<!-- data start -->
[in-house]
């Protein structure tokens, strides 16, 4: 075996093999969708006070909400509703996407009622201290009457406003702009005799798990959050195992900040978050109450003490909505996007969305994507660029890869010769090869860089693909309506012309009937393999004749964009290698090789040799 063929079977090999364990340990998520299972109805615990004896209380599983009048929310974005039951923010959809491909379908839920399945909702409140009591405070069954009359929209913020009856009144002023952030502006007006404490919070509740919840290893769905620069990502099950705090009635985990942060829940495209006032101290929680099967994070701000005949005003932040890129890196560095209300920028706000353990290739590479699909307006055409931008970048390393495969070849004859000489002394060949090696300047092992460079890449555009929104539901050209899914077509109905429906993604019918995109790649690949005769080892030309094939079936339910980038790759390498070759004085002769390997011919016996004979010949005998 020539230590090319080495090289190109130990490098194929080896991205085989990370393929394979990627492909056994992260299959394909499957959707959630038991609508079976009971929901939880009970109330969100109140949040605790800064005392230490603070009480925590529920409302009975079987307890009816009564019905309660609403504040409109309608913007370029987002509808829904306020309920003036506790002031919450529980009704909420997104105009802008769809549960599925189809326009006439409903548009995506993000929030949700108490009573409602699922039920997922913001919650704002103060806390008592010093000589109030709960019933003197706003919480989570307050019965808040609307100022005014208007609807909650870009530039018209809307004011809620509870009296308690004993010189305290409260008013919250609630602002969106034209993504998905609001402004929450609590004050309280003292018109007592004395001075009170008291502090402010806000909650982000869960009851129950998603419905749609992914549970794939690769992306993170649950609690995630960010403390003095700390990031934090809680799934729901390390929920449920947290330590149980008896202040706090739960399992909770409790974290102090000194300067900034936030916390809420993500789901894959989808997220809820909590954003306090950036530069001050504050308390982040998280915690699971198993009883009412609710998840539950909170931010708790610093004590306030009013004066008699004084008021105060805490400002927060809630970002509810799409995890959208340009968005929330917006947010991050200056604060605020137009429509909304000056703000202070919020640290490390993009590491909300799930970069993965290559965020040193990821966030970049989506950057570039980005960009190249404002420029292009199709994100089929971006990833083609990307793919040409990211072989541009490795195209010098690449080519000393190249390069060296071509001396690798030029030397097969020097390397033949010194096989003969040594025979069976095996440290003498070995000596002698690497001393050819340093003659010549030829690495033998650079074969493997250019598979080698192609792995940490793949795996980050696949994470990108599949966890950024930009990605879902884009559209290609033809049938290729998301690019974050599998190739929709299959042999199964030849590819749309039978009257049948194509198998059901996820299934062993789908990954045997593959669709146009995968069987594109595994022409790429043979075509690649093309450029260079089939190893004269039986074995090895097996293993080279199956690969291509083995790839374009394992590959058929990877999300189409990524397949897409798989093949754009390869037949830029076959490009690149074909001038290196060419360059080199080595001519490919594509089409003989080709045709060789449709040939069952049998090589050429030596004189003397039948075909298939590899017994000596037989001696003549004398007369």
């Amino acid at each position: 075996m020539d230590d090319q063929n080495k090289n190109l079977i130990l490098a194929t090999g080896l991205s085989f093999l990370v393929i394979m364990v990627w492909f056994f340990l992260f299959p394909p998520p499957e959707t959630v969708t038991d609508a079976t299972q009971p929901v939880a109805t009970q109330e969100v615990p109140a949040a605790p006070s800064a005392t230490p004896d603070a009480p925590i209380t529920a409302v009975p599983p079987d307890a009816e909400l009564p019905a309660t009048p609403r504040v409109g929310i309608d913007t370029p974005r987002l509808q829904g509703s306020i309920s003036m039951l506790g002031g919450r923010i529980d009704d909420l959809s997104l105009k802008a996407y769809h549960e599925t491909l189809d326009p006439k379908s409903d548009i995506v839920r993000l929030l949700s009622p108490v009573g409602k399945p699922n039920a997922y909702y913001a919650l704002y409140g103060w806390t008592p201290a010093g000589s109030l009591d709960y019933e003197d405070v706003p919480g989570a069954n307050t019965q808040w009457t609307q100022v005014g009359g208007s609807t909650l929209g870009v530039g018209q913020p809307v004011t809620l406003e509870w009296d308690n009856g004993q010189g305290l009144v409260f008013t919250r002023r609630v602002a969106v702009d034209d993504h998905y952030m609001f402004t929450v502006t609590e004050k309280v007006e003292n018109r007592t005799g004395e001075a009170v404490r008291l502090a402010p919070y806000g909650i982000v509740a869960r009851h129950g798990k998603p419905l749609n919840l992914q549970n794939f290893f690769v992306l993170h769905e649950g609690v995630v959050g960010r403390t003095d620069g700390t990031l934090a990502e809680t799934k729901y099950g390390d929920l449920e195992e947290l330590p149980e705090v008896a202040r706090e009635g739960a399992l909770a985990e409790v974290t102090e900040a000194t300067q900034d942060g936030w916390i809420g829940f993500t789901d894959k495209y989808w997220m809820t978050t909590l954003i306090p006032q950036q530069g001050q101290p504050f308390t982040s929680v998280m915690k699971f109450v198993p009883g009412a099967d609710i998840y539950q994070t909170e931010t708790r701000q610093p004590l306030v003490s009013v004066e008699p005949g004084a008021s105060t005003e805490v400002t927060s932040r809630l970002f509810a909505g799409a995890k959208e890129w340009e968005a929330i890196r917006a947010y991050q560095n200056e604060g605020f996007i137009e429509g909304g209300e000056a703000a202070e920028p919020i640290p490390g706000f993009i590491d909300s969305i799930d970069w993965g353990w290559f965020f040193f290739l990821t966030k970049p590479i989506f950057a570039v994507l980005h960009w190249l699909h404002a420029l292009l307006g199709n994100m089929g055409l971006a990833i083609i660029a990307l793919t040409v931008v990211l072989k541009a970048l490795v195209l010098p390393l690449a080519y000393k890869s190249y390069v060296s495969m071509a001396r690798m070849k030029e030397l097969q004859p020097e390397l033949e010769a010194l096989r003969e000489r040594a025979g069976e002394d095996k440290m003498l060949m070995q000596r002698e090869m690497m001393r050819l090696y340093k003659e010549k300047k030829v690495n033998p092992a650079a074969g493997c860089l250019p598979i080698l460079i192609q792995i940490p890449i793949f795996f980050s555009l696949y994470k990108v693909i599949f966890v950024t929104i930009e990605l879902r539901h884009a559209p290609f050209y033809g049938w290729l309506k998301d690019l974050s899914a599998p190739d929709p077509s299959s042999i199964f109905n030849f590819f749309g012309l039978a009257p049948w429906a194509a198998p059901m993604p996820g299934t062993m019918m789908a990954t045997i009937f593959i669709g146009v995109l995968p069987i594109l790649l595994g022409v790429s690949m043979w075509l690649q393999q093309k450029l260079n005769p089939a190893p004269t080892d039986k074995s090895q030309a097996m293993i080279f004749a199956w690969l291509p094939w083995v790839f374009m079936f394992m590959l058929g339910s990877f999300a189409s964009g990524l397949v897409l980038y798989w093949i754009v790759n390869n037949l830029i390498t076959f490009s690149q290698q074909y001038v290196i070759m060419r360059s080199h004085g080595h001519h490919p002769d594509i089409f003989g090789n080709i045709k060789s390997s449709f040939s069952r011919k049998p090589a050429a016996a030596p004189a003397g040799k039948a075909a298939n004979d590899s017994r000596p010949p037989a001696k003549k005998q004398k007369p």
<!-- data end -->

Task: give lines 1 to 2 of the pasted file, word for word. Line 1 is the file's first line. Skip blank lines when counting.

[in-house]
């Protein structure tokens, strides 16, 4: 075996093999969708006070909400509703996407009622201290009457406003702009005799798990959050195992900040978050109450003490909505996007969305994507660029890869010769090869860089693909309506012309009937393999004749964009290698090789040799 063929079977090999364990340990998520299972109805615990004896209380599983009048929310974005039951923010959809491909379908839920399945909702409140009591405070069954009359929209913020009856009144002023952030502006007006404490919070509740919840290893769905620069990502099950705090009635985990942060829940495209006032101290929680099967994070701000005949005003932040890129890196560095209300920028706000353990290739590479699909307006055409931008970048390393495969070849004859000489002394060949090696300047092992460079890449555009929104539901050209899914077509109905429906993604019918995109790649690949005769080892030309094939079936339910980038790759390498070759004085002769390997011919016996004979010949005998 020539230590090319080495090289190109130990490098194929080896991205085989990370393929394979990627492909056994992260299959394909499957959707959630038991609508079976009971929901939880009970109330969100109140949040605790800064005392230490603070009480925590529920409302009975079987307890009816009564019905309660609403504040409109309608913007370029987002509808829904306020309920003036506790002031919450529980009704909420997104105009802008769809549960599925189809326009006439409903548009995506993000929030949700108490009573409602699922039920997922913001919650704002103060806390008592010093000589109030709960019933003197706003919480989570307050019965808040609307100022005014208007609807909650870009530039018209809307004011809620509870009296308690004993010189305290409260008013919250609630602002969106034209993504998905609001402004929450609590004050309280003292018109007592004395001075009170008291502090402010806000909650982000869960009851129950998603419905749609992914549970794939690769992306993170649950609690995630960010403390003095700390990031934090809680799934729901390390929920449920947290330590149980008896202040706090739960399992909770409790974290102090000194300067900034936030916390809420993500789901894959989808997220809820909590954003306090950036530069001050504050308390982040998280915690699971198993009883009412609710998840539950909170931010708790610093004590306030009013004066008699004084008021105060805490400002927060809630970002509810799409995890959208340009968005929330917006947010991050200056604060605020137009429509909304000056703000202070919020640290490390993009590491909300799930970069993965290559965020040193990821966030970049989506950057570039980005960009190249404002420029292009199709994100089929971006990833083609990307793919040409990211072989541009490795195209010098690449080519000393190249390069060296071509001396690798030029030397097969020097390397033949010194096989003969040594025979069976095996440290003498070995000596002698690497001393050819340093003659010549030829690495033998650079074969493997250019598979080698192609792995940490793949795996980050696949994470990108599949966890950024930009990605879902884009559209290609033809049938290729998301690019974050599998190739929709299959042999199964030849590819749309039978009257049948194509198998059901996820299934062993789908990954045997593959669709146009995968069987594109595994022409790429043979075509690649093309450029260079089939190893004269039986074995090895097996293993080279199956690969291509083995790839374009394992590959058929990877999300189409990524397949897409798989093949754009390869037949830029076959490009690149074909001038290196060419360059080199080595001519490919594509089409003989080709045709060789449709040939069952049998090589050429030596004189003397039948075909298939590899017994000596037989001696003549004398007369």